Men of African descent are known to have a narrower and steeper pelvis that is associated with a higher risk of positive surgical margins after radical retropubic prostatectomy. We describe the additional challenge posed when a very prominent posterior pubic symphyseal protuberance is present in the pelvis of a Black man during this operation and how to overcome it.
A 61-year old man of African-descent with organ-confined prostate cancer underwent a radical retropubic prostatectomy He had a very prominent posterior pubic symphyseal protuberance on a background of a phenotypically narrow and steep pelvis, precluding adequate surgical access to the prostate Using a combination of resection of the protuberance, modification of patient position and lighting, coordinated retraction and long instruments, surgical access was achieved
The coexistence of a very prominent posterior pubic symphyseal protuberance in a Black male with a narrow and steep pelvis poses a surgical challenge in accessing the prostate, particularly the apex This can be overcome by surgical resection of the protuberance, patient waist extension by operating table flexion, use of head lamps or intracavitary lighting, adequate retraction and use of appropriately long instruments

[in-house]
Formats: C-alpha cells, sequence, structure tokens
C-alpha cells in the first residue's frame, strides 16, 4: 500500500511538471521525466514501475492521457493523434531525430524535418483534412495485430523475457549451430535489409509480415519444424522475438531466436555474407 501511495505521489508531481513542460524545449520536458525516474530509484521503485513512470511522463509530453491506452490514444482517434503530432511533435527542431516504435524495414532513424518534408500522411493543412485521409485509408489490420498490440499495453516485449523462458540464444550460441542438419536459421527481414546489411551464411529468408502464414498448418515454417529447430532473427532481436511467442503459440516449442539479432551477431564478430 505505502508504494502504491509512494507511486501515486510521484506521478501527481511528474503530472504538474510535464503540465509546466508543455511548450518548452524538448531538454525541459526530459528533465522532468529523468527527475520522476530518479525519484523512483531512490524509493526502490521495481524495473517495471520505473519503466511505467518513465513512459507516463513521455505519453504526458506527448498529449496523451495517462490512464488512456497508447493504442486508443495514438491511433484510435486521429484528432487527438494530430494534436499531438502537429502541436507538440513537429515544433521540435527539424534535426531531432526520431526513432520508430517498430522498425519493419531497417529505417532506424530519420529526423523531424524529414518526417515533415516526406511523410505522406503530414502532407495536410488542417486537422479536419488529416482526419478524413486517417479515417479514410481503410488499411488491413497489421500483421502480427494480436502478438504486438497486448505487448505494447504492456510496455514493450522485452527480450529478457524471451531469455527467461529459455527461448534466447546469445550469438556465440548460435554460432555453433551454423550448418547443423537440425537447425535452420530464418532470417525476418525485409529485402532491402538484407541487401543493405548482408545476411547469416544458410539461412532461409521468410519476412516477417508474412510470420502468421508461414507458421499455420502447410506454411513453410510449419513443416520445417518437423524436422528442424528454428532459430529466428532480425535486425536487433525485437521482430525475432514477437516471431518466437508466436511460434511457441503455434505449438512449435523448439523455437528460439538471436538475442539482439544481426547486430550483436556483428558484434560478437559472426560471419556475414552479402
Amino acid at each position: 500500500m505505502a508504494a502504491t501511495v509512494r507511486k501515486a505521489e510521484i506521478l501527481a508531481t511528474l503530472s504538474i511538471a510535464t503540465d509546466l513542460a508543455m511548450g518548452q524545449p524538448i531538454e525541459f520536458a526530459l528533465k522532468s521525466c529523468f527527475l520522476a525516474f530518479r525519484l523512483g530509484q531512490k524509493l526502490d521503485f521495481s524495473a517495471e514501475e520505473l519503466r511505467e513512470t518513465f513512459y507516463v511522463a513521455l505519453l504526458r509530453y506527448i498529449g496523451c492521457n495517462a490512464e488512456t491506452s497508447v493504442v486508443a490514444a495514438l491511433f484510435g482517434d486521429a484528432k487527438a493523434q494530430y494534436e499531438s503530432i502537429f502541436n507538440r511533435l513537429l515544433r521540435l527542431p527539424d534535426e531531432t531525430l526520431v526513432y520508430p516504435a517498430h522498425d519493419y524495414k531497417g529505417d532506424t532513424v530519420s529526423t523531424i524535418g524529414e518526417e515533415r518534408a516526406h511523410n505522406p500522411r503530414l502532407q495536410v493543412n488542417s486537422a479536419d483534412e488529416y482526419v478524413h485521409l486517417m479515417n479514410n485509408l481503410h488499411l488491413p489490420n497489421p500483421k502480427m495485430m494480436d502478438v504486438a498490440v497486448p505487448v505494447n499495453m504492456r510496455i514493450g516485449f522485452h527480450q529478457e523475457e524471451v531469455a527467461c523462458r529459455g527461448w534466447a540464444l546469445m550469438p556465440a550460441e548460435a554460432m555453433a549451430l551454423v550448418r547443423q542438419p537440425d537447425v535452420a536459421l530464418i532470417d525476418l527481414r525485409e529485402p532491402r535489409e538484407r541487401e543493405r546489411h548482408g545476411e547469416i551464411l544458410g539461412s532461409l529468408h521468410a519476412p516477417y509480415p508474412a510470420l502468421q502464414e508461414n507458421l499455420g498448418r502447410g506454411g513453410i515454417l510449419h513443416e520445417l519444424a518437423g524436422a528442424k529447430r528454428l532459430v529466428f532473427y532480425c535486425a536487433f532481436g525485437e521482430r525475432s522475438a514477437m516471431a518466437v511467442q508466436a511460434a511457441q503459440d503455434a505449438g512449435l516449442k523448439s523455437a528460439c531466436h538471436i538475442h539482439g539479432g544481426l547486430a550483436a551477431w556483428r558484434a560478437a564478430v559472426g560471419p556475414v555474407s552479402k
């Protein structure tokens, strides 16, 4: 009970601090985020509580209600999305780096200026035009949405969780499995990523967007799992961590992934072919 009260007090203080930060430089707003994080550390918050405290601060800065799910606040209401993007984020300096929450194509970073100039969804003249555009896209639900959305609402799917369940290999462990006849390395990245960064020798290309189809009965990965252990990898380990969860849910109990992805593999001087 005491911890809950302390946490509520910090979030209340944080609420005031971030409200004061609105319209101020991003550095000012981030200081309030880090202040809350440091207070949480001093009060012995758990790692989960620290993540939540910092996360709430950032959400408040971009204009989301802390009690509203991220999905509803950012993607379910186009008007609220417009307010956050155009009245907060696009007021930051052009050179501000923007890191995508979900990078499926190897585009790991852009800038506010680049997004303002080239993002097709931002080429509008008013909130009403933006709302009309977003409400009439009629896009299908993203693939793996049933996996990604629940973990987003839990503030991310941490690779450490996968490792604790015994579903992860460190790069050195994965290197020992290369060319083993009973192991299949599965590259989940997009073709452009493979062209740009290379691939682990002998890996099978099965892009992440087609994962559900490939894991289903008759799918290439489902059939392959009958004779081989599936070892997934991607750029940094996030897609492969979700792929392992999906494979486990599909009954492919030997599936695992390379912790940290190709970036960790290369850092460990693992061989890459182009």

Surgical access to the prostate, particularly its apex, when performing radical retropubic prostatectomy in a Black man with a very prominent posterior pubic symphyseal protuberance may be achieved by a combination of manoeuvres and adjuncts described herein
International journal of surgery case reports 2015 Jun 26 [Epub]
William Derval Aiken, Warren Chin
Division of Urology, Section of Surgery, Department of Surgery, Radiology, Anaesthesia and Intensive Care, Faculty of Medical Sciences, University of the West Indies, Mona, Kingston 7, WI, Jamaica Electronic address: william aiken@uwimona edu jm , Department of Urology, Kingston Public Hospital, South-East Regional Health Authority, Kingston, WI, Jamaica